However, the internet gave my passport-less self a pass to travel; in the New Year, it helped me to make my dream come true – through the internet I met, as if in a dream but still very vivid and real, His Holiness the Dalai Lama!
It all started with a video conversation in cyberspace. On January 4, 2011, His Holiness was in Dharamsala engaging in a video conversation with the two human rights lawyers, Teng Biao and Jiang Tianyong as well as the writer Wang Lixiong. And I, I was standing behind Wang Lixiong, attentively listening to every word that was spoken. When the Dalai Lama appeared on screen, I could hardly believe it, tears started streaming down my face. This miracle facilitated by the technological revolution, making it possible to overcome geographical distances and man-made barriers and building a bridge that enables the Dalai Lama to speak with Chinese intellectuals, is unquestionably of tremendous magnitude. I heard His Holiness saying to the three Han Chinese intellectuals: “it’s just as if we were together, we only can’t smell each other’s breath”. At the end of the 70-minute long conversation, His Holiness asked in a concerned voice: “Can you see me clearly?” When all three of them said that they could, he light-heartedly pointed at his eyebrows and laughed: “so, did you also see my grey eyebrows?”
I cried and I cried. When I, as Tibetans do, prostrated three times, silently reciting some prayers, holding a khata in my hands and kneeling in front of the computer with tear-dimmed eyes, I saw His Holiness reaching out both of his hands as if he was going to take the Khata, as if he was going to give me his blessings. I am unable to describe with words how I felt: I am really such a fortunate person; in Tibet, many people get into trouble simply for owning a photo of the Dalai Lama.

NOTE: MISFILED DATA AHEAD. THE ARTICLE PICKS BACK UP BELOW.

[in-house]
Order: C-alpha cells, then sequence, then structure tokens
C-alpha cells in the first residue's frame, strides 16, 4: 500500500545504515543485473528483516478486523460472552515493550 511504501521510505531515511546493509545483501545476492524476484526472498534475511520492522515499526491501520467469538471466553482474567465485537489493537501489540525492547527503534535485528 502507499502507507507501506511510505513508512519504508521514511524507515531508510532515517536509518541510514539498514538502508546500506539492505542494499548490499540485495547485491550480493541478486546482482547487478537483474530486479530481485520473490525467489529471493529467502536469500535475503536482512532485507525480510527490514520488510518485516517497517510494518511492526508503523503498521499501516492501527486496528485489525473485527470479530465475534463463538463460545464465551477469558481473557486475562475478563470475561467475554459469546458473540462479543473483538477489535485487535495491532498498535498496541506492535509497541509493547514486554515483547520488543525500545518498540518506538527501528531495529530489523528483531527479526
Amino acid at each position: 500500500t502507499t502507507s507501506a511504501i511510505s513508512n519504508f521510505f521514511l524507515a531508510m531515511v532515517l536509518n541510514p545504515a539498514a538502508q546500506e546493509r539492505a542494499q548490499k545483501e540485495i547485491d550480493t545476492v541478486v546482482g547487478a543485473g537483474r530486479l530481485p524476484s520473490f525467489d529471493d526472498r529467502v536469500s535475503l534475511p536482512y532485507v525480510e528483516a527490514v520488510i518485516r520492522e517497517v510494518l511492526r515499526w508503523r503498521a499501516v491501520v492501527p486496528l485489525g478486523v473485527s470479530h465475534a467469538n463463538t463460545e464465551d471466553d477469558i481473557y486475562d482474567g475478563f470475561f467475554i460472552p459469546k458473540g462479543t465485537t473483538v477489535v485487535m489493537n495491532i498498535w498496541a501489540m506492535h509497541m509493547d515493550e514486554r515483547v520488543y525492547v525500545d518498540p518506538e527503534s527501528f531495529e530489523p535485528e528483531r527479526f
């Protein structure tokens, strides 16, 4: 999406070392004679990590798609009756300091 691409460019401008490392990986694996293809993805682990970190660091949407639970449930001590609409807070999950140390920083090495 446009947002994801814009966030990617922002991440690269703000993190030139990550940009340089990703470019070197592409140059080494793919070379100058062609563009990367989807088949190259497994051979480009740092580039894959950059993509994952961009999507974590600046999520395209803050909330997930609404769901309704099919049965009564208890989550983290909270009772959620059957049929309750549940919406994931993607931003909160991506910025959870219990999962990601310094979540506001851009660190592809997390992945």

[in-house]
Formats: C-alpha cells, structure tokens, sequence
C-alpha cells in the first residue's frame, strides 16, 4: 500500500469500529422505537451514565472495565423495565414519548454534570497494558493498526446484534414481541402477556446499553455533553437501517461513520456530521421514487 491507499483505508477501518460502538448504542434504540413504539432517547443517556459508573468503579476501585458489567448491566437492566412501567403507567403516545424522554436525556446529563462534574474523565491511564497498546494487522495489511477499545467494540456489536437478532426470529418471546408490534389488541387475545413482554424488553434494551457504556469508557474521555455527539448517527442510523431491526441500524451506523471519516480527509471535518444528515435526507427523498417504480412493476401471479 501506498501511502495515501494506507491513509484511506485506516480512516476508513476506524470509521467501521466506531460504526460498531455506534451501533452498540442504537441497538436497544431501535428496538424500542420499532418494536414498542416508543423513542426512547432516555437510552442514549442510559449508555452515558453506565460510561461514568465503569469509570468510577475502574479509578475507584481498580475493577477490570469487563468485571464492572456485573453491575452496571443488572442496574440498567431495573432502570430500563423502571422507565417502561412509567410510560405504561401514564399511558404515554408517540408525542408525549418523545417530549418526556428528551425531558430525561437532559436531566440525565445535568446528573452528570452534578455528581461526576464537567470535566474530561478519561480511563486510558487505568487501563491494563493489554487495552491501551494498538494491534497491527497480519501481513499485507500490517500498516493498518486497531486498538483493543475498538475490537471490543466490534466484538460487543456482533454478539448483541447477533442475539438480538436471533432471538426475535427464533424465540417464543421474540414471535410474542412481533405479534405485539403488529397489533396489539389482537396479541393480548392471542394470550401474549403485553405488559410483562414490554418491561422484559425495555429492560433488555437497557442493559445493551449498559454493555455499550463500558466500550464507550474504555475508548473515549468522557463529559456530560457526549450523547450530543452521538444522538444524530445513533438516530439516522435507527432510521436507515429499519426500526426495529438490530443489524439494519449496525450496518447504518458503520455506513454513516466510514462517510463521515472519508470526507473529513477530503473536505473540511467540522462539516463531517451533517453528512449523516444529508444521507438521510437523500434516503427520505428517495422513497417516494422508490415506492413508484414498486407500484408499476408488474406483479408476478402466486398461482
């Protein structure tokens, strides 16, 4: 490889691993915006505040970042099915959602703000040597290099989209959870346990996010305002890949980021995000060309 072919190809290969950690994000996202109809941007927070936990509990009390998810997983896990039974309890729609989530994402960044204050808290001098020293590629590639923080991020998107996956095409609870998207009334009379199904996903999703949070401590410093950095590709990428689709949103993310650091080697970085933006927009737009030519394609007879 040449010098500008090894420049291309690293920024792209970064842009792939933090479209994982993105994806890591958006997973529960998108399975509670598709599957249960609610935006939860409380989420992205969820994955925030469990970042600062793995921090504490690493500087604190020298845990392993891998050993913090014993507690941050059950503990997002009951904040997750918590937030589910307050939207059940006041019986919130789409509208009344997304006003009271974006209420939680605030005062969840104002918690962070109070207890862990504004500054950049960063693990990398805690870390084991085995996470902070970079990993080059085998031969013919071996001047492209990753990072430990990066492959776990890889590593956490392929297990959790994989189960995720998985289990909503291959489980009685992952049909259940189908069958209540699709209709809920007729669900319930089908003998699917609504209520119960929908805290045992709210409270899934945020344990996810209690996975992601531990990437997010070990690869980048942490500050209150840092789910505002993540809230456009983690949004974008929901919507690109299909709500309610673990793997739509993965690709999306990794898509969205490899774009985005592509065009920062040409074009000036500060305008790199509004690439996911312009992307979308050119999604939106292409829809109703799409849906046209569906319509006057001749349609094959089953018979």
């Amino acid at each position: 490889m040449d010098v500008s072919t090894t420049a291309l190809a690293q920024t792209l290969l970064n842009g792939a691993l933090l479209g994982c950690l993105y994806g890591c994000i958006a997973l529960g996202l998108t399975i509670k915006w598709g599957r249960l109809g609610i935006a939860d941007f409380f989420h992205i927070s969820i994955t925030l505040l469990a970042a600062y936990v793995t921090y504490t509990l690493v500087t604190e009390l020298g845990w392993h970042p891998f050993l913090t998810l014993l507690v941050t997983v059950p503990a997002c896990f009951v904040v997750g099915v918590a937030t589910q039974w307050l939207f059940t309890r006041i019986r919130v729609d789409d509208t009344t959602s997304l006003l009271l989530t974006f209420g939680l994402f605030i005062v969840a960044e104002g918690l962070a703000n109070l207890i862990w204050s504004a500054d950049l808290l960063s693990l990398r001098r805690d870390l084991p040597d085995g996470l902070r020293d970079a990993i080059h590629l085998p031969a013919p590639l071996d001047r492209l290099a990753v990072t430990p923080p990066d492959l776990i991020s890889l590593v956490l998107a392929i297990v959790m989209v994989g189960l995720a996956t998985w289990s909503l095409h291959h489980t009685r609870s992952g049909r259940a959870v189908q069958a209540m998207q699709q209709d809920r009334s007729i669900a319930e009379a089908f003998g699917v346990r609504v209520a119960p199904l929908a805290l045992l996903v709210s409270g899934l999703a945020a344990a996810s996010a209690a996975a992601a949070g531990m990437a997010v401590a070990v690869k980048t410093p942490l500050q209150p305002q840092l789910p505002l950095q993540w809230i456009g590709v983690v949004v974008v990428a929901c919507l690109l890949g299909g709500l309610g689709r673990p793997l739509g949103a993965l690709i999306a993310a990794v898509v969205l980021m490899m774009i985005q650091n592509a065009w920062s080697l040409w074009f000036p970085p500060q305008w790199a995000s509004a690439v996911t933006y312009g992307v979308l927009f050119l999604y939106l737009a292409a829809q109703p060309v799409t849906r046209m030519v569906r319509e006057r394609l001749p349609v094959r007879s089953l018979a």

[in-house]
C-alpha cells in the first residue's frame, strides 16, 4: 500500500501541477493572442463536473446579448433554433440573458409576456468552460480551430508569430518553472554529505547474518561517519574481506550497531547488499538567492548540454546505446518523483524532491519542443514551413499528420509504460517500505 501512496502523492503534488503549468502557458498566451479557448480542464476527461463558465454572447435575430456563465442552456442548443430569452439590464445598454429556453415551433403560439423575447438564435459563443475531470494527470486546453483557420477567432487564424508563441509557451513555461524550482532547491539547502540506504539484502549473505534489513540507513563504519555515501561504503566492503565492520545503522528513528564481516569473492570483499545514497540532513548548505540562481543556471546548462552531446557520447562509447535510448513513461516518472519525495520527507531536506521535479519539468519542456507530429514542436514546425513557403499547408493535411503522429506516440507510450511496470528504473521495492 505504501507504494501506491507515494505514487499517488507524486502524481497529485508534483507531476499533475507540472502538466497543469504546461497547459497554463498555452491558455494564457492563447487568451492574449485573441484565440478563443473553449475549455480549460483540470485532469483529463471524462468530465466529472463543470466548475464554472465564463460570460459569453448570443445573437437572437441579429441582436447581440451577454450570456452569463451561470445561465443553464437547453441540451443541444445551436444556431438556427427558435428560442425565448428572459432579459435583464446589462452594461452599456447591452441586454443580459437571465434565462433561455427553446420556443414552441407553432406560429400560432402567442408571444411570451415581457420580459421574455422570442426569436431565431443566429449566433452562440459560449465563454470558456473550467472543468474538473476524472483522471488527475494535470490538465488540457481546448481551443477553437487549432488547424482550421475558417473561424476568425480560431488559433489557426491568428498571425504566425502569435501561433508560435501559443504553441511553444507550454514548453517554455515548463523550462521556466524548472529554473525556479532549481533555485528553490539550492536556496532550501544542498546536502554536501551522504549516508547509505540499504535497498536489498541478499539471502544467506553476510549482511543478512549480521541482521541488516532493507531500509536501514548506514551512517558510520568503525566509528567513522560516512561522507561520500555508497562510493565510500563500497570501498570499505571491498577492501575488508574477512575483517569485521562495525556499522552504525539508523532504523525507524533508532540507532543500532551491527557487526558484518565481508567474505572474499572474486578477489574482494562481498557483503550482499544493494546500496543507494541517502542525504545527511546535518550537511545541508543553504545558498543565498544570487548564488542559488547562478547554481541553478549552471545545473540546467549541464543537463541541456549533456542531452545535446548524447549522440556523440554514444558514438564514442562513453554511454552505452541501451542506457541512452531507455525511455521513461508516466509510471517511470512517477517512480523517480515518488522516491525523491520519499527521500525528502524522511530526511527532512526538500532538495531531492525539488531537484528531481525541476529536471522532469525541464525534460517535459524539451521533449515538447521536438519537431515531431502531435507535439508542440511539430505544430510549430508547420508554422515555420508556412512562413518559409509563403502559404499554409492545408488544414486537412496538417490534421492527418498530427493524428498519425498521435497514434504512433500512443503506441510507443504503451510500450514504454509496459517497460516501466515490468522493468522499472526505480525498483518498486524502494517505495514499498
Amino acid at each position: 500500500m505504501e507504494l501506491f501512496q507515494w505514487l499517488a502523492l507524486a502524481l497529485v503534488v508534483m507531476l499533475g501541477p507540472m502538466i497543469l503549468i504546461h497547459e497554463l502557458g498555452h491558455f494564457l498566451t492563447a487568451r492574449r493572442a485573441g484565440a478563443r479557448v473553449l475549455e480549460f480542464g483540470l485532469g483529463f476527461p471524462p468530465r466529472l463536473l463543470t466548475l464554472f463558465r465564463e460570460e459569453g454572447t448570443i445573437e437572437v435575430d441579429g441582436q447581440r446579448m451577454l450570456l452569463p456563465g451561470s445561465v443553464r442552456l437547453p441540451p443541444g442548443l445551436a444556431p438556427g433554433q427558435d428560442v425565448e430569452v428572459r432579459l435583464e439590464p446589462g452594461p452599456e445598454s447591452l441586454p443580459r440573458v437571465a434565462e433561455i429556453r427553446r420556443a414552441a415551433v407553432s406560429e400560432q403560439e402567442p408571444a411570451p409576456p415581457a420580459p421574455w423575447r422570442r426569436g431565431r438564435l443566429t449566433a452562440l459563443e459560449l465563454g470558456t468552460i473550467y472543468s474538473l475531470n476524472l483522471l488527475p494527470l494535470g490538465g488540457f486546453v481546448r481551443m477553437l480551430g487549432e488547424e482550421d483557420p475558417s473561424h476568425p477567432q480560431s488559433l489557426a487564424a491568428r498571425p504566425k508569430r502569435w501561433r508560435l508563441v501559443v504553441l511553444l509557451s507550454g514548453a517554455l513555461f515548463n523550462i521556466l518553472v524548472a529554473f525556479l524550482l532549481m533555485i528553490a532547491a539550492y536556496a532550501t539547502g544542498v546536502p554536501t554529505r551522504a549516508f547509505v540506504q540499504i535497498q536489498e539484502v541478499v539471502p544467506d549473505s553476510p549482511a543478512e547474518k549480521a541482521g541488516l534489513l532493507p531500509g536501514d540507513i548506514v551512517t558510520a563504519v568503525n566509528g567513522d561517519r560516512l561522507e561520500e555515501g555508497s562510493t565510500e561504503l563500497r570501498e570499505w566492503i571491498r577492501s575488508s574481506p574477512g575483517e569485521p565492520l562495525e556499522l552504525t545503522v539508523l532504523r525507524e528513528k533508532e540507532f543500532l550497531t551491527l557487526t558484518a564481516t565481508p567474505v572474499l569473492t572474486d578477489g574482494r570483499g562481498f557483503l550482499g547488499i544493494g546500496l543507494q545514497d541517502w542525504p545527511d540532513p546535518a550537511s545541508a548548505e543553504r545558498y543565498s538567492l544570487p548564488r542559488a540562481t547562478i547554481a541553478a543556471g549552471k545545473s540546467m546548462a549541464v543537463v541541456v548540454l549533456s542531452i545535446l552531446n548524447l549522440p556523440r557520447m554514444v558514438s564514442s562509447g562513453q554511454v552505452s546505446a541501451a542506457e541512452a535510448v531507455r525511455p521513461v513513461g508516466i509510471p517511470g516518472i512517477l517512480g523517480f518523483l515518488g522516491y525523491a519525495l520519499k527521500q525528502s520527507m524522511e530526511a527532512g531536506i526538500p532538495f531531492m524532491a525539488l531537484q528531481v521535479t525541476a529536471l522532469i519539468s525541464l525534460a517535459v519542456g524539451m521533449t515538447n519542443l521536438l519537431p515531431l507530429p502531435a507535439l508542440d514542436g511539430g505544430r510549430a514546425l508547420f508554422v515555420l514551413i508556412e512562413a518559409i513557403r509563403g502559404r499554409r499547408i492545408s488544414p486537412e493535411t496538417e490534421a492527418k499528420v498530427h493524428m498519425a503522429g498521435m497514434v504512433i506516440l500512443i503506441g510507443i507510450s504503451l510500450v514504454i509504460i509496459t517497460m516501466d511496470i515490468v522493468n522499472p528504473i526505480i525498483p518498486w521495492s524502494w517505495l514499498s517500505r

In fact, today, many people from all over China have met with His Holiness and they have not at all lost their freedom, since we are all citizens of this country, Tibetans should also not be punished for having an audience with His Holiness.
Facing the image of me on the screen, the Dalai Lama instructed me in an earnest and tireless way: “Do not give up, keep going, it is of the utmost importance that Han Chinese intellectuals and we Tibetans always tell each other about the real situation, that we communicate with and understand each other; you have to internalise this. Over the past 60 years, the courage and faith of those of us Tibetans living in Tibet has been as strong as a rock. The international community is paying close attention to the real situation in Tibet, people from all over the world see that there is a truth in Tibet, Chinese intellectuals are increasingly aware of this, looking at it from a broad perspective, big and powerful China is in the process of transforming. Hence, you must remain confident and work even harder, do you understand?”
By then, I had already calmed down and kept the words spoken by His Holiness in my heart.
Beijing, January 5, 2011
This post is also available in: English